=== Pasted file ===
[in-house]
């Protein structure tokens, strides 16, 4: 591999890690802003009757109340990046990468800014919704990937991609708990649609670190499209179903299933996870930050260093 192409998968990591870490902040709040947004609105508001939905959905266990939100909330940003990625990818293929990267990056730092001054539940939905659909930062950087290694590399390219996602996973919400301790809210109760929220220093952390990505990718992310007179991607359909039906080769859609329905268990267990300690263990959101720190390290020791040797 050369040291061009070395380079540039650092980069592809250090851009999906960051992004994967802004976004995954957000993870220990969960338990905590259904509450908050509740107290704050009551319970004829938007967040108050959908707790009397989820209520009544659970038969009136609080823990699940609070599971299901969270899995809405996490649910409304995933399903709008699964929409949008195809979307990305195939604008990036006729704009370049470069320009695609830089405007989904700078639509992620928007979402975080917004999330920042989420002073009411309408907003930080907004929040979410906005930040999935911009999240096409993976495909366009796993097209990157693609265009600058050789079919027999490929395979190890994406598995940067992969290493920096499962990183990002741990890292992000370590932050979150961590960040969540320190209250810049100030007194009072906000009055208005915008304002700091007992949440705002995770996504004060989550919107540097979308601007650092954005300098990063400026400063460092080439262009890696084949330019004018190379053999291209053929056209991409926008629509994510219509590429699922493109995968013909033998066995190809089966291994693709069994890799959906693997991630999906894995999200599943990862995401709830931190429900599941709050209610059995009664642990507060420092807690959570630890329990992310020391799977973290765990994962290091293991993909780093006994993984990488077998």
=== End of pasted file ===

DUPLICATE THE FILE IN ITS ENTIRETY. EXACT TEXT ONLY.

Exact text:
[in-house]
């Protein structure tokens, strides 16, 4: 591999890690802003009757109340990046990468800014919704990937991609708990649609670190499209179903299933996870930050260093 192409998968990591870490902040709040947004609105508001939905959905266990939100909330940003990625990818293929990267990056730092001054539940939905659909930062950087290694590399390219996602996973919400301790809210109760929220220093952390990505990718992310007179991607359909039906080769859609329905268990267990300690263990959101720190390290020791040797 050369040291061009070395380079540039650092980069592809250090851009999906960051992004994967802004976004995954957000993870220990969960338990905590259904509450908050509740107290704050009551319970004829938007967040108050959908707790009397989820209520009544659970038969009136609080823990699940609070599971299901969270899995809405996490649910409304995933399903709008699964929409949008195809979307990305195939604008990036006729704009370049470069320009695609830089405007989904700078639509992620928007979402975080917004999330920042989420002073009411309408907003930080907004929040979410906005930040999935911009999240096409993976495909366009796993097209990157693609265009600058050789079919027999490929395979190890994406598995940067992969290493920096499962990183990002741990890292992000370590932050979150961590960040969540320190209250810049100030007194009072906000009055208005915008304002700091007992949440705002995770996504004060989550919107540097979308601007650092954005300098990063400026400063460092080439262009890696084949330019004018190379053999291209053929056209991409926008629509994510219509590429699922493109995968013909033998066995190809089966291994693709069994890799959906693997991630999906894995999200599943990862995401709830931190429900599941709050209610059995009664642990507060420092807690959570630890329990992310020391799977973290765990994962290091293991993909780093006994993984990488077998």